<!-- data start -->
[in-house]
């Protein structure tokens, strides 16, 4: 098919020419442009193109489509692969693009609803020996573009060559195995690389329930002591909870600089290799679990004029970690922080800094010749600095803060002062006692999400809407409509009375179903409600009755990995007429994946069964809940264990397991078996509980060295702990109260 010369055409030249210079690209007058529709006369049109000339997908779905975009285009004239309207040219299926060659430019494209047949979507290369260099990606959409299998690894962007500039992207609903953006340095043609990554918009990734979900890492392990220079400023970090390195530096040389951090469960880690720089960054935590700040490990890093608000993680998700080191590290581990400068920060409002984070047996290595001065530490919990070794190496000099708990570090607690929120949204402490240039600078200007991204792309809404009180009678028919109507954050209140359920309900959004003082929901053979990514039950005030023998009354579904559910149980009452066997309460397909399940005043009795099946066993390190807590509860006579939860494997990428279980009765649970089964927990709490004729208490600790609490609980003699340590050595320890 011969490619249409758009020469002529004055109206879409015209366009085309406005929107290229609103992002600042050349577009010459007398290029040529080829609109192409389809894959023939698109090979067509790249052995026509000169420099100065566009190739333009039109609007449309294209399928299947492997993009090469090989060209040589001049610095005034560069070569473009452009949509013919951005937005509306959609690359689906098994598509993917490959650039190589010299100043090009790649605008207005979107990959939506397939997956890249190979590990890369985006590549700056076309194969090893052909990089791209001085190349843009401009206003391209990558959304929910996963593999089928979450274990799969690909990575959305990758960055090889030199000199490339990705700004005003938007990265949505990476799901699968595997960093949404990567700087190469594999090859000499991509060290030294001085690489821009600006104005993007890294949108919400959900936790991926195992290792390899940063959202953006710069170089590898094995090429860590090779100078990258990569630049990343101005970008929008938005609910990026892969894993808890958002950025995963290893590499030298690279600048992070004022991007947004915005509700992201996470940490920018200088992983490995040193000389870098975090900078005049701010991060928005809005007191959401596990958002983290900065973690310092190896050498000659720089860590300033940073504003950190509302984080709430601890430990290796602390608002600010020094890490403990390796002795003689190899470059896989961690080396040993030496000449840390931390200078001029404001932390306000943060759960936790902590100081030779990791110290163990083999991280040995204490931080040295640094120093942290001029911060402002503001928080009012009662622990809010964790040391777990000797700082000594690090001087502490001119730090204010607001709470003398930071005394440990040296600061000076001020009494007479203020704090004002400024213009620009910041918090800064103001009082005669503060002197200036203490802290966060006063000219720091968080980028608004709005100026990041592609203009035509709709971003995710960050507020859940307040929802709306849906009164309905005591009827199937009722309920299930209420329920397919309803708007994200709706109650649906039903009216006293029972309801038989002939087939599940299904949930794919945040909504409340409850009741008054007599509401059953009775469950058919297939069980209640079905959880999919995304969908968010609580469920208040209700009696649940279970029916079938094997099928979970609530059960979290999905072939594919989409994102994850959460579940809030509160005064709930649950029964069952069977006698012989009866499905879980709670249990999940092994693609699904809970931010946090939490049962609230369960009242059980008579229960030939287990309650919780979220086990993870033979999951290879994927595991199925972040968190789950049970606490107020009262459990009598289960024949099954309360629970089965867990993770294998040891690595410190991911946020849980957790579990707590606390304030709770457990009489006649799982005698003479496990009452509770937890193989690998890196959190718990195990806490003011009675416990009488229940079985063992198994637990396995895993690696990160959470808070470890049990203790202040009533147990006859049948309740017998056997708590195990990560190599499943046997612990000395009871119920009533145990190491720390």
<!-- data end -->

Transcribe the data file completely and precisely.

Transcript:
[in-house]
């Protein structure tokens, strides 16, 4: 098919020419442009193109489509692969693009609803020996573009060559195995690389329930002591909870600089290799679990004029970690922080800094010749600095803060002062006692999400809407409509009375179903409600009755990995007429994946069964809940264990397991078996509980060295702990109260 010369055409030249210079690209007058529709006369049109000339997908779905975009285009004239309207040219299926060659430019494209047949979507290369260099990606959409299998690894962007500039992207609903953006340095043609990554918009990734979900890492392990220079400023970090390195530096040389951090469960880690720089960054935590700040490990890093608000993680998700080191590290581990400068920060409002984070047996290595001065530490919990070794190496000099708990570090607690929120949204402490240039600078200007991204792309809404009180009678028919109507954050209140359920309900959004003082929901053979990514039950005030023998009354579904559910149980009452066997309460397909399940005043009795099946066993390190807590509860006579939860494997990428279980009765649970089964927990709490004729208490600790609490609980003699340590050595320890 011969490619249409758009020469002529004055109206879409015209366009085309406005929107290229609103992002600042050349577009010459007398290029040529080829609109192409389809894959023939698109090979067509790249052995026509000169420099100065566009190739333009039109609007449309294209399928299947492997993009090469090989060209040589001049610095005034560069070569473009452009949509013919951005937005509306959609690359689906098994598509993917490959650039190589010299100043090009790649605008207005979107990959939506397939997956890249190979590990890369985006590549700056076309194969090893052909990089791209001085190349843009401009206003391209990558959304929910996963593999089928979450274990799969690909990575959305990758960055090889030199000199490339990705700004005003938007990265949505990476799901699968595997960093949404990567700087190469594999090859000499991509060290030294001085690489821009600006104005993007890294949108919400959900936790991926195992290792390899940063959202953006710069170089590898094995090429860590090779100078990258990569630049990343101005970008929008938005609910990026892969894993808890958002950025995963290893590499030298690279600048992070004022991007947004915005509700992201996470940490920018200088992983490995040193000389870098975090900078005049701010991060928005809005007191959401596990958002983290900065973690310092190896050498000659720089860590300033940073504003950190509302984080709430601890430990290796602390608002600010020094890490403990390796002795003689190899470059896989961690080396040993030496000449840390931390200078001029404001932390306000943060759960936790902590100081030779990791110290163990083999991280040995204490931080040295640094120093942290001029911060402002503001928080009012009662622990809010964790040391777990000797700082000594690090001087502490001119730090204010607001709470003398930071005394440990040296600061000076001020009494007479203020704090004002400024213009620009910041918090800064103001009082005669503060002197200036203490802290966060006063000219720091968080980028608004709005100026990041592609203009035509709709971003995710960050507020859940307040929802709306849906009164309905005591009827199937009722309920299930209420329920397919309803708007994200709706109650649906039903009216006293029972309801038989002939087939599940299904949930794919945040909504409340409850009741008054007599509401059953009775469950058919297939069980209640079905959880999919995304969908968010609580469920208040209700009696649940279970029916079938094997099928979970609530059960979290999905072939594919989409994102994850959460579940809030509160005064709930649950029964069952069977006698012989009866499905879980709670249990999940092994693609699904809970931010946090939490049962609230369960009242059980008579229960030939287990309650919780979220086990993870033979999951290879994927595991199925972040968190789950049970606490107020009262459990009598289960024949099954309360629970089965867990993770294998040891690595410190991911946020849980957790579990707590606390304030709770457990009489006649799982005698003479496990009452509770937890193989690998890196959190718990195990806490003011009675416990009488229940079985063992198994637990396995895993690696990160959470808070470890049990203790202040009533147990006859049948309740017998056997708590195990990560190599499943046997612990000395009871119920009533145990190491720390």